Paris (Sep. 30)
The former Caliph and Sultan of Turkey, spiritual head of the entire Moslem world, who is marking time at Nice, has agreed to resume his pontifical duties with temporal powers over Jerusalem, it is learned in London to-day, the Paris edition of the “Chicago Tribune” writes to-day. (A report that the ex-Sultan was being approached in the matter by Shaukat Ali, the Indian Moslem leader, appeared in the J.T.A. Bulletin of the 4th. inst.).
Moulana Shaukat Ali, foremost Moslem leader and head of the Pan-Islamic movement, who is also a delegate to the Round Table Conference, has carefully manoeuvred negotiations over several months, the paper proceeds, and is now returning to London with a formal statement to the British Government.
The formation of a union of 300,000,000 Moslems under the re-established caliphate, it goes on, would be greatly advantageous to Great Britain economically, and would simplify her eastern problem, but the scheme threatens not only to wreck the Indian conference but also to rekindle the smouldering Arab and Jewish question in Palestine.
While Shaukat Ali is travelling between Nice and London, the “Chicago Tribune” continues, the Indian Moslem delegates to the Round Table Conference are sitting uneasily in their chairs, for the other Indians bitterly resent the Moslems turning from Indian nationalism to a Pan-Islamic union, and some good explanation is going to be necessary.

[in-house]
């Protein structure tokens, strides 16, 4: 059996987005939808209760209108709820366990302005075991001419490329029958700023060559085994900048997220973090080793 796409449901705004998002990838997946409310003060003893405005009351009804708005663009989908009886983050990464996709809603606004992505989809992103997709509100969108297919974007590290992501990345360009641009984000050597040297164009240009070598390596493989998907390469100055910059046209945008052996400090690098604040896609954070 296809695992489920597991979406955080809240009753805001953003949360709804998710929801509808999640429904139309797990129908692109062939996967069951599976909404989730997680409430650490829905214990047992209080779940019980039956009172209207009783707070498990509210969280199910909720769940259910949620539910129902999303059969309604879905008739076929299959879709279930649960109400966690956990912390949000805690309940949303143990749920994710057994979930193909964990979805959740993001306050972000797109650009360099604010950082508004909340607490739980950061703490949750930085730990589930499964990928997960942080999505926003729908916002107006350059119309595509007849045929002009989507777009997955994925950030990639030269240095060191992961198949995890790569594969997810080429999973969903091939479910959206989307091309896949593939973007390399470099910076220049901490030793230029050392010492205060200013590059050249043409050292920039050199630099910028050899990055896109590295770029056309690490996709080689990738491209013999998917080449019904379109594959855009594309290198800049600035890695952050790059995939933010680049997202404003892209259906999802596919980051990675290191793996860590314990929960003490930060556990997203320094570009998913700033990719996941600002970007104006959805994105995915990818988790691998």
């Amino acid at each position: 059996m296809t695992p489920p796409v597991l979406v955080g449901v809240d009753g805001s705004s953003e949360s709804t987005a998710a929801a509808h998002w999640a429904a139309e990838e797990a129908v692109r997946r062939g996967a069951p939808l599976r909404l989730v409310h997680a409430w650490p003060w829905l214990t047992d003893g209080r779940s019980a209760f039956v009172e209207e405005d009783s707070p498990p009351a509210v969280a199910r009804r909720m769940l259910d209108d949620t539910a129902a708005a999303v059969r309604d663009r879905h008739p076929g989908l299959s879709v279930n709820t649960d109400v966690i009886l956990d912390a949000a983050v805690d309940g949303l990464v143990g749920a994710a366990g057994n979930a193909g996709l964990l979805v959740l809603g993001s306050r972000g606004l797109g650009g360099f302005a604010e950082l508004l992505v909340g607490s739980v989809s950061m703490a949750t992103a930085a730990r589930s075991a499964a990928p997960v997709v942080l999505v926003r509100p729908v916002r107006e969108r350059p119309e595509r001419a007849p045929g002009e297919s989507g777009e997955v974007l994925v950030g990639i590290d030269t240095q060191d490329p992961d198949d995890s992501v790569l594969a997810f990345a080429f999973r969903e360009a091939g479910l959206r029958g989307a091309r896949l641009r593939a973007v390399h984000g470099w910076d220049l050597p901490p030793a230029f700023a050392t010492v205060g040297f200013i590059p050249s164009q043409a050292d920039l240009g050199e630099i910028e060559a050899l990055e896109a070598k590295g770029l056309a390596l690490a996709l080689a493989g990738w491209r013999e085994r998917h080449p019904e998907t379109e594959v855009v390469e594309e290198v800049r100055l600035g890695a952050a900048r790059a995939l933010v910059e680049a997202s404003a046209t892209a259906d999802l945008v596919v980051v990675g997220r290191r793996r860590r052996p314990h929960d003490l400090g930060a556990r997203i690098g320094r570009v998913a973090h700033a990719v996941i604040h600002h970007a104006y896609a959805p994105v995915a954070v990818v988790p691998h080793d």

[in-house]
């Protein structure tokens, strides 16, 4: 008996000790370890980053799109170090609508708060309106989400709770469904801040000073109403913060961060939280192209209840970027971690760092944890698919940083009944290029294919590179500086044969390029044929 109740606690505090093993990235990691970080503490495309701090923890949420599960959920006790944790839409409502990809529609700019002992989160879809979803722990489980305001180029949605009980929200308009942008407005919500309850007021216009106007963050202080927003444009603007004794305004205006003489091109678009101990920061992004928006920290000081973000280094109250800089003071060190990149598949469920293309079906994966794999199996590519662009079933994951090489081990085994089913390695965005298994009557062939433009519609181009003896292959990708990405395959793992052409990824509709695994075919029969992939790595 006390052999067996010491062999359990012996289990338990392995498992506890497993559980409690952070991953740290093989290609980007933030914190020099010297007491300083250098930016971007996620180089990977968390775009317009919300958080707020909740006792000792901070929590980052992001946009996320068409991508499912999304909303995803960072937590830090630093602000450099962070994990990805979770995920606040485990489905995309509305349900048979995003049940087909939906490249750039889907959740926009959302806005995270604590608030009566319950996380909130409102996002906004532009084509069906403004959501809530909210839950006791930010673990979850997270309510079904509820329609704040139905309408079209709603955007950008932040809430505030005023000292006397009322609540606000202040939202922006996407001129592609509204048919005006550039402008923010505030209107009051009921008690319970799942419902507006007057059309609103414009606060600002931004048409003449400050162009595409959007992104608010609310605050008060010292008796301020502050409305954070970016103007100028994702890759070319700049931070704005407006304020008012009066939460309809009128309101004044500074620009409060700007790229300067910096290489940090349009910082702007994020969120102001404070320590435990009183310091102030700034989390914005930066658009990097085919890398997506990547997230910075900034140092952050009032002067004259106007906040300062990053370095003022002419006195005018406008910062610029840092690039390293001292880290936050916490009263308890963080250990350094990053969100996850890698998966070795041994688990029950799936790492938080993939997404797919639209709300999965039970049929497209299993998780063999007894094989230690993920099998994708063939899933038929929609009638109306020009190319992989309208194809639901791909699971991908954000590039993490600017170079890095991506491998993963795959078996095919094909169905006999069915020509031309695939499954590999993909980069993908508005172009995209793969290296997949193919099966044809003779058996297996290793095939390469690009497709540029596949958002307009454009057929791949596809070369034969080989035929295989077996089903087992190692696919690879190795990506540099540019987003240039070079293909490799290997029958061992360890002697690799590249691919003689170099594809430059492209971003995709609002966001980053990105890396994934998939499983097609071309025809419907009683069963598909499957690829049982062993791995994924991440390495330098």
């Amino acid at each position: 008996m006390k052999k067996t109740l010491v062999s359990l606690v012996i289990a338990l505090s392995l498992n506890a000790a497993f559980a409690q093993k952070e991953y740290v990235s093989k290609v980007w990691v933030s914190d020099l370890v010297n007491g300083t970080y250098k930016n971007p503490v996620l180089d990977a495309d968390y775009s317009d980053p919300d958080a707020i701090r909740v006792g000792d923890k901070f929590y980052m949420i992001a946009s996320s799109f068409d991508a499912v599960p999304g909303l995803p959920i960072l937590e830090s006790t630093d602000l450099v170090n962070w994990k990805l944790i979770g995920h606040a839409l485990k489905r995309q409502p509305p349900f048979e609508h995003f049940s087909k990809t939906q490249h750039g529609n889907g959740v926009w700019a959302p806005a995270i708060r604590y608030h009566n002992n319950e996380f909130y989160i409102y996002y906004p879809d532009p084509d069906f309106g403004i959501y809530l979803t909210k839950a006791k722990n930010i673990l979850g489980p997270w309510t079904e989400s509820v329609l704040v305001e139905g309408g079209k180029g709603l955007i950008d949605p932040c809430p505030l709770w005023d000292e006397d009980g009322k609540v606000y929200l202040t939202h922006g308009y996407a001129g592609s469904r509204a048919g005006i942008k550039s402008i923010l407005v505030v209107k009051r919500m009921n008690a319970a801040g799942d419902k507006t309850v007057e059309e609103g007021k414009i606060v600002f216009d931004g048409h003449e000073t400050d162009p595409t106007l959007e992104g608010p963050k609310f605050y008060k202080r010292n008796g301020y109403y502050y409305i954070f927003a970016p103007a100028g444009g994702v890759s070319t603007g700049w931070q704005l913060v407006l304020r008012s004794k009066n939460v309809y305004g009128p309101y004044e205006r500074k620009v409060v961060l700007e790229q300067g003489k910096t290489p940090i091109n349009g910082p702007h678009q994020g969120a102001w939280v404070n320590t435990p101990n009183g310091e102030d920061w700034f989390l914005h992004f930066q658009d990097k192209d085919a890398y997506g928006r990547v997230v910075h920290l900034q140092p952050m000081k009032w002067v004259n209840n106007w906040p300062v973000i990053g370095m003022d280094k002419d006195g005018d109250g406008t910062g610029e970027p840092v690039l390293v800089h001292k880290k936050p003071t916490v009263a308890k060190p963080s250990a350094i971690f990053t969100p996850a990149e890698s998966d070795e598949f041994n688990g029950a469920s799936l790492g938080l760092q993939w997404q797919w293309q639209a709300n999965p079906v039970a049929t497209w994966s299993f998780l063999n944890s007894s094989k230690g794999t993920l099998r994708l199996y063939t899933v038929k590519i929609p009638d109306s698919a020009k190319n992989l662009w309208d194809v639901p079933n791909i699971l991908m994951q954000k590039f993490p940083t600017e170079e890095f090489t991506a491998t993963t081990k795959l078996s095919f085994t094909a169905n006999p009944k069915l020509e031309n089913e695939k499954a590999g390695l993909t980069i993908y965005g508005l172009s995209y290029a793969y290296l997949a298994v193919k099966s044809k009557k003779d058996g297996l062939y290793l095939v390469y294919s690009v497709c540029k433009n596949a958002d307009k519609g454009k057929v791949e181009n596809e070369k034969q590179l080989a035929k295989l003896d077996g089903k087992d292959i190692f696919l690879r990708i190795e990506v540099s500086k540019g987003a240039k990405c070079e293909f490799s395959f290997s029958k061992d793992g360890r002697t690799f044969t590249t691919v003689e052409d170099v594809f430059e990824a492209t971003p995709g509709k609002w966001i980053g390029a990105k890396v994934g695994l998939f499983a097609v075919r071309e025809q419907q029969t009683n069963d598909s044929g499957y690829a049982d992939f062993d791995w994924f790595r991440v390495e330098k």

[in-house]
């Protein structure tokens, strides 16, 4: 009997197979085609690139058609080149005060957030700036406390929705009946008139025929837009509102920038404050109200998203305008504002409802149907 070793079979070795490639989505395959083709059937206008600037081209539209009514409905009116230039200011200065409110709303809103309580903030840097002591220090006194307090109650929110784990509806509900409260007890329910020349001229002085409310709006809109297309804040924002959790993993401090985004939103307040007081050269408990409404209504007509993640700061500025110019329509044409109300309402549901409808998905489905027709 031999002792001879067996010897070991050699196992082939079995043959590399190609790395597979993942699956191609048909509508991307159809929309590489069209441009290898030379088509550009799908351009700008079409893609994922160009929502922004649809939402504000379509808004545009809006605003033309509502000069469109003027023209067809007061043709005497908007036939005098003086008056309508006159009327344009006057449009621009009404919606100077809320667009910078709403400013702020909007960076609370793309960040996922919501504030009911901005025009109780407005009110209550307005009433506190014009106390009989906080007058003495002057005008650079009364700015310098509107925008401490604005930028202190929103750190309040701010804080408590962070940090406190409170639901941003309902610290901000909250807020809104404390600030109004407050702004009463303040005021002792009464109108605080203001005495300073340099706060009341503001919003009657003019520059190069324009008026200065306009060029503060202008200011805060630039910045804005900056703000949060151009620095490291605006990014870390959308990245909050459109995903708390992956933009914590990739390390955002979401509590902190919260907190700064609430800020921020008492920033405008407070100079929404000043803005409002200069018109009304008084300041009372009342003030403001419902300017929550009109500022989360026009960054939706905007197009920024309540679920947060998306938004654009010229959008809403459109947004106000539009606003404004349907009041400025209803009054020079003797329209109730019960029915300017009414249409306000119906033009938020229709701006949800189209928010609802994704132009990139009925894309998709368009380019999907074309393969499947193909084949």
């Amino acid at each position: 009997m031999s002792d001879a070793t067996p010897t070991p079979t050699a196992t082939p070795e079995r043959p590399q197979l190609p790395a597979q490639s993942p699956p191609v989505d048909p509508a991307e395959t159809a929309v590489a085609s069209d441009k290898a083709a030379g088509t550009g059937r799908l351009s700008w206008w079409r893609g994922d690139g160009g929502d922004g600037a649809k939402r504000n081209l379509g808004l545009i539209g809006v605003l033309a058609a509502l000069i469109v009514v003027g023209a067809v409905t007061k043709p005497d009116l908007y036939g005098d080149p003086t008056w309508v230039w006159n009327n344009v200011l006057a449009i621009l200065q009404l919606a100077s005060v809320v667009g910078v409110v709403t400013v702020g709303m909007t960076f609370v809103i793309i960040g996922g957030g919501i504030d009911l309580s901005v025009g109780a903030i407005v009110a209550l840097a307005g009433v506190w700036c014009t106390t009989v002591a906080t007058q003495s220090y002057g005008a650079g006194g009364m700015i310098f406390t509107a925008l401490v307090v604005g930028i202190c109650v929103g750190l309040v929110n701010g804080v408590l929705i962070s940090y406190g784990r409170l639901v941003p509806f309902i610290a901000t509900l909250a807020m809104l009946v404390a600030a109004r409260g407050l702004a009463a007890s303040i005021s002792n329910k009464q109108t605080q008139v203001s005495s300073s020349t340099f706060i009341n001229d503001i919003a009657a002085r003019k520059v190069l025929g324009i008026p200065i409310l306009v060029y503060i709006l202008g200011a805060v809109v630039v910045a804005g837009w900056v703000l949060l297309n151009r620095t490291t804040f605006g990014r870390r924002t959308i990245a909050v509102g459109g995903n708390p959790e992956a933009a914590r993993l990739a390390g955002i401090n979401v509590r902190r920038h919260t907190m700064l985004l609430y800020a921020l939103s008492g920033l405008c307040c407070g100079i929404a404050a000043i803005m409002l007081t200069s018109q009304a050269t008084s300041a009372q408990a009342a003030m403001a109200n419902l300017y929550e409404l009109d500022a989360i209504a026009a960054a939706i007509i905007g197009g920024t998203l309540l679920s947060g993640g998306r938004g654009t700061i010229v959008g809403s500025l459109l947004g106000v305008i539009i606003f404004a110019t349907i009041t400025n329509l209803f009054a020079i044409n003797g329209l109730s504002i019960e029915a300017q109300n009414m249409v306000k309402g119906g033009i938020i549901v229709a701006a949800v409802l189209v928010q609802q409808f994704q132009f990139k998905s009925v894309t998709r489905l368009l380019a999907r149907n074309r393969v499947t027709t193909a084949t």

The Aga Khan and other leaders discussed the matter, it says, and decided to keep silent, but Sunday the Aga Khan in a speech denied that the Indian Moslems were loyal to any organisation but the Indian Government.
Rumours of the re-establishment of the Caliphate, it adds have been current for some time, but only to-day has word come that the Caliph is satisfied with the terms since he has previously been holding out to get an agreement to his liking.
Shaukat Ali conferred with the Palestine Arabs on his way to London from India, it writes, and finally got them to agree not to start the British non-co-operation movement before he had a chance to negotiate.
It is now learned he has wired the Grand Mufti that everything is going to be lovely-for the Arabs. It is feared that explaining the plan to the Jews will be difficult, but the Moslems intend to say the establishment of Jerusalem as the temporal seat of the Caliph will not affect the Jewish settlements elsewhere in Palestine.
The Caliph, it concludes, must have a temporal seat like the Pope, according to the Islamic religion, and Jerusalem is the second holiest city. Mecca is the first choice, but King Ign Saud frowns on the idea of having another temporal ruler in his territory, so Jerusalem has been chosen.